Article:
For those unacquainted with the series, Astronaut Buck Rogers is a stranger in a strange land, having been accidentally cryogenically frozen while on a "Deep Space probe" in 1987. Having been blown into a very wide orbit, Buck plays the role of Popsicle for the next 500 years, until being discovered by the Draconians near Earth in the year 2491. However, Earth is not quite what he remembers. Apparently right after he left, a nuclear conflict took place, killed most of the inhabitants, and rendered most of the planet into a desert wasteland, with the majority of the surviving humans living in large cities, like New Chicago, home of the Earth Defense Directorate. There he helps stop alien invasion, interstellar crime and terrorism, and has tons of sex, all using his witty 1980s charm (while the series was produced in 1979, Buck originally left Earth in 1987).
If this series has any bit of clairvoyance about it, then we have an interesting future ahead of us, filled with mutants, starfighters, aliens, chest hair and, most terrifyingly, roller disco. So let's hope not...
11) All Evil People Will Wear Helmets
10) cAPitAL leTTerS aRE nO lONGer relaVANt
9) All Sexually Transmitted Disease Will Be Eradicated
For some reason, science fiction heroes of the '60s and '70s had a pretty large libido. The starship Enterprise could be been called the Love Boat for all the action Captain Kirk got, but apparently Kirk has nothing on Rogers, as Buck's sexual skills are legendary. While there is never obvious sexual contact between Buck and the myriad of females throwing themselves at him, it is most certainly implied. In the first season, more often than not, Buck was partnered with a different sexy woman to rescue, woo and eventually bang Princess Ardala went so far as to start a war to get her hands on his Rogers, he was put up for auction in front of hundreds of horny single ladies, and each week he made futuristic women from all over the galaxy swoon. The movie version of the pilot featured a credit sequence featuring numerous women, including Princess Ardala and Wilma Dearing, writhing around on top of the titles (above, kind of). In fact, his mojo was so powerful, he could even get Twiki the robot laid. But it is safe to say, with the amount of sweet loving going on, sexually transmitted diseases had to have been eradicated. Otherwise Buck would have at least come down with a case of space herpes.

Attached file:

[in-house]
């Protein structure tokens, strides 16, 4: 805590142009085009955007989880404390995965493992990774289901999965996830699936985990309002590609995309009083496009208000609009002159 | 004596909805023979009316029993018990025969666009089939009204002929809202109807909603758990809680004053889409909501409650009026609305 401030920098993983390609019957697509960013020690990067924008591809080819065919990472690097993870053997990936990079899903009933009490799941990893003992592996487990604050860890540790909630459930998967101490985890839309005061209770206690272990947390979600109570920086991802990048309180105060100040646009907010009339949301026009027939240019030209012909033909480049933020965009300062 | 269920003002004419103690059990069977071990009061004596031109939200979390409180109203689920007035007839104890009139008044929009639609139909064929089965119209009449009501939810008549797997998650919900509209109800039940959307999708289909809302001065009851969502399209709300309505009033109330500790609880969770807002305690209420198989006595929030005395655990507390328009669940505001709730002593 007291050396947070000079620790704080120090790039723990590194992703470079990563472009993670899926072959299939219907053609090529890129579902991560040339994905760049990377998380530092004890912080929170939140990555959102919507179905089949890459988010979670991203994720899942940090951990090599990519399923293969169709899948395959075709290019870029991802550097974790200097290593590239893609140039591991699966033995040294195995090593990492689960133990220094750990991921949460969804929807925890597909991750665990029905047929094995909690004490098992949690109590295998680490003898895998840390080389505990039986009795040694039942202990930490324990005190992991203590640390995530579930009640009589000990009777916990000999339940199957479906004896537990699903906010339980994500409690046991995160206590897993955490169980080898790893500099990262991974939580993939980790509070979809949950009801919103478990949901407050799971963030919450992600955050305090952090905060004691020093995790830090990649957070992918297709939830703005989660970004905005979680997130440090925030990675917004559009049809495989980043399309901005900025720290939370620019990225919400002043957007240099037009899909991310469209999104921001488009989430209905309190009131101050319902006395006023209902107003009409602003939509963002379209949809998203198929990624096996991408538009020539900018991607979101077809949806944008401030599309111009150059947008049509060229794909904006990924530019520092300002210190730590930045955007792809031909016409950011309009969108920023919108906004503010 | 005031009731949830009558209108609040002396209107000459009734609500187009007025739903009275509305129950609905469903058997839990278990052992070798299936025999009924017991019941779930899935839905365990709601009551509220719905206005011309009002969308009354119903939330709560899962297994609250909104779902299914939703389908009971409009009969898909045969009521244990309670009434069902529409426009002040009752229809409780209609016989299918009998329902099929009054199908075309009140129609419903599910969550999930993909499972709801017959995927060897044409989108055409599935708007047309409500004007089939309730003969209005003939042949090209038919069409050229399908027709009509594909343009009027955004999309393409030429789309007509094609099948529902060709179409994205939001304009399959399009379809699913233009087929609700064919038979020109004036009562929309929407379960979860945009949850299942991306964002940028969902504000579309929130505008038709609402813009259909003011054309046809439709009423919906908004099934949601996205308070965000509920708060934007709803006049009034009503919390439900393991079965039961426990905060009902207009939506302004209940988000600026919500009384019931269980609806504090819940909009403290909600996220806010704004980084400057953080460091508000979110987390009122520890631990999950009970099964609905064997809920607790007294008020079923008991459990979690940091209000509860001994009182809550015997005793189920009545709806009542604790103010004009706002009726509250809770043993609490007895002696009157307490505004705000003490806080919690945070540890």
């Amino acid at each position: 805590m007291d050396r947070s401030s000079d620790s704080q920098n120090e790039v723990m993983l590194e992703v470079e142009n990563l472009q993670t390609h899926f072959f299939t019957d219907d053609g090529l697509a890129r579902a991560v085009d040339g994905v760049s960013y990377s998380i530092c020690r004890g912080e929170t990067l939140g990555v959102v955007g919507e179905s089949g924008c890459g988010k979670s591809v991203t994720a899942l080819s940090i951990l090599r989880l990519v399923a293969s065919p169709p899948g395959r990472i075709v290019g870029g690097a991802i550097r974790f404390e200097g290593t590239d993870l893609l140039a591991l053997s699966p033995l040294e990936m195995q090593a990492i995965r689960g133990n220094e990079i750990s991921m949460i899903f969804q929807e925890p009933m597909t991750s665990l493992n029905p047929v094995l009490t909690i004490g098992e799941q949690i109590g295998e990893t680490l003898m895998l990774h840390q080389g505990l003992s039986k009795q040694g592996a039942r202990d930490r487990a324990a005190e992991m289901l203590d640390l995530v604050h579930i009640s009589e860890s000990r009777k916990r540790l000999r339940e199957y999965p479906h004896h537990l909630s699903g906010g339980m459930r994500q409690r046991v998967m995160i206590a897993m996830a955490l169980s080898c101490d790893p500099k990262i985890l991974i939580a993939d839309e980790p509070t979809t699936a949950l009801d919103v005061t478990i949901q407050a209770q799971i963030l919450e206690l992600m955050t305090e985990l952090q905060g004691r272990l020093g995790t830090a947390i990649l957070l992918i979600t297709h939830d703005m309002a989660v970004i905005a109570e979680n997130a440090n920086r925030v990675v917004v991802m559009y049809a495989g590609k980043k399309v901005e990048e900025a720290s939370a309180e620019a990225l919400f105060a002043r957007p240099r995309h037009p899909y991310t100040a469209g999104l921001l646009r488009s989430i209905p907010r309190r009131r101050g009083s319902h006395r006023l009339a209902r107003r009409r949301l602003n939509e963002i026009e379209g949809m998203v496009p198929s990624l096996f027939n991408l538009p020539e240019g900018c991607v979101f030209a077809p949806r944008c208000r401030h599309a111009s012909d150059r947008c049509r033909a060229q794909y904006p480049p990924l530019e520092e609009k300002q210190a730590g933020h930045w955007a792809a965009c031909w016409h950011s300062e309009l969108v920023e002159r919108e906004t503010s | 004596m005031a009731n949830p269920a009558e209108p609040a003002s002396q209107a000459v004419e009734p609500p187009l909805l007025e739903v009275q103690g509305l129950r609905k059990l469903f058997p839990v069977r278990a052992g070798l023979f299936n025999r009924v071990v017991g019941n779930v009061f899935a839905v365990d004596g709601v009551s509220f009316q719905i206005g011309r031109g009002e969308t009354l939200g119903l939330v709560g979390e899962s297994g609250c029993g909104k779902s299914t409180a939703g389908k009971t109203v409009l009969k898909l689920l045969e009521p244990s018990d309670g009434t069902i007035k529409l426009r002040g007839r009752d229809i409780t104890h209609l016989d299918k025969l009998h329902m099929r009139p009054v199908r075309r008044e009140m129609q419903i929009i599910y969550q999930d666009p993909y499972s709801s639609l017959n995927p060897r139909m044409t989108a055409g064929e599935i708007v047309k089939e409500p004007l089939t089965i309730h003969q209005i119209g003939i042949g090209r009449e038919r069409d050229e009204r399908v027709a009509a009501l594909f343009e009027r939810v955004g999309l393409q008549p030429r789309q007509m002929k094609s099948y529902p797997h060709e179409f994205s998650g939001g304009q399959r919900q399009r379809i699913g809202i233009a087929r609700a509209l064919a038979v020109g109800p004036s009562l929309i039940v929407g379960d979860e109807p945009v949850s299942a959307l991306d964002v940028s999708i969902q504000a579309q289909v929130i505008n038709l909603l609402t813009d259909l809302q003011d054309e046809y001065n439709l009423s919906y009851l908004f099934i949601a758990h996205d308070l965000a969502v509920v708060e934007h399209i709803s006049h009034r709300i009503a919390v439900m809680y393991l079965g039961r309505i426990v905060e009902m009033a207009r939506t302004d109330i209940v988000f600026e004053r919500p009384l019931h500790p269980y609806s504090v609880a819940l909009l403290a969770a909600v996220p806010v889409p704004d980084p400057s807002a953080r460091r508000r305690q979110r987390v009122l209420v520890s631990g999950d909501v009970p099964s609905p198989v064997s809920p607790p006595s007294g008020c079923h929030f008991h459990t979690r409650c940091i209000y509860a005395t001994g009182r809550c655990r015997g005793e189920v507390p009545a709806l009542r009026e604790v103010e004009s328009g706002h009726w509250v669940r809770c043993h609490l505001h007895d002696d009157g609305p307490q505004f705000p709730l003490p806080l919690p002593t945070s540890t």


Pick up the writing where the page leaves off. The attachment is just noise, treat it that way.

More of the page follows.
8) All Thinking Will Be Done by Computers Carried Around by Penis-Shaped Robots
7) Birds Will Evolve Into Humans That Look Like Birds
The series makes a total change in the beginning of the second season, moving from being Earth-centric to a sort of Battlestar Galactica in reverse. That is, Buck and Wilma join the crew of the Searcher to explore strange new worlds, and "search" out possible lost tribes of humans who escaped the holocaust. Of course, before their mission can start in earnest, the Searcher is called to investigate attacks on human ships by someone called "Hawk." It isn't long before Buck finally meets up with Hawk, who turns out to be a leather-clad Moe Howard lookalike with a skullcap of salt and pepper hair, and wearing a skintight outfit that would make Pulp Fiction's Gimp proud. Apparently, over the years, hawks had evolved and found ways of leaving the Earth, eventually becoming something that is less hawk-like and more human like. Of course, this metamorphosis did come with a price, as now our fine, feathered friends are no longer able to fly. But that won't stop Hawk, because he has a spaceship... that looks just like a hawk. In the tragic comedy that is Buck Rogers, Hawk accidentally spears his wife, the last remaining Hawk female, with the talons of his ship, dooming her and their race to extinction.
6) All Dancing Will Suck Balls
When we first see any form of recreation in the 24th century, it is in the form of dancing. However, it seems that dancing has been refined greatly in the future. At the reception for the Draconian envoy, a very formal occasion, we see a very structured, almost medieval square dance. Dancers twirl around in small groups with little sequined disco balls attached to their hands. It isn't long before Buck shows that he has a fever, and the only prescription is more boogie-ing, and "rock n' roll" is reborn in the 25th century. Alas, as the series goes on, dancing is featured more than once, all with more disco-style music. First we see Buck dancing with the Colonel at Caesar's Palace in space, and later the Studio 54-esq Andromeda concerts. More strangely, now they can't dance without some sort of prop. In "New Space Vegas," the prop is a Styrofoam column, in "Space Rockers," kids danced with rope lighting, but at no point in the entire series does someone dance without some sort of prop. Perhaps it's to take the attention away from the horrid dancing, maybe it's to give the actor something to hide behind, but at no point in the series (save for Buck getting down with Ardala in the pilot) does anyone ever dance without a prop. And you though line dancing was bad.
Tags: Buck Rogers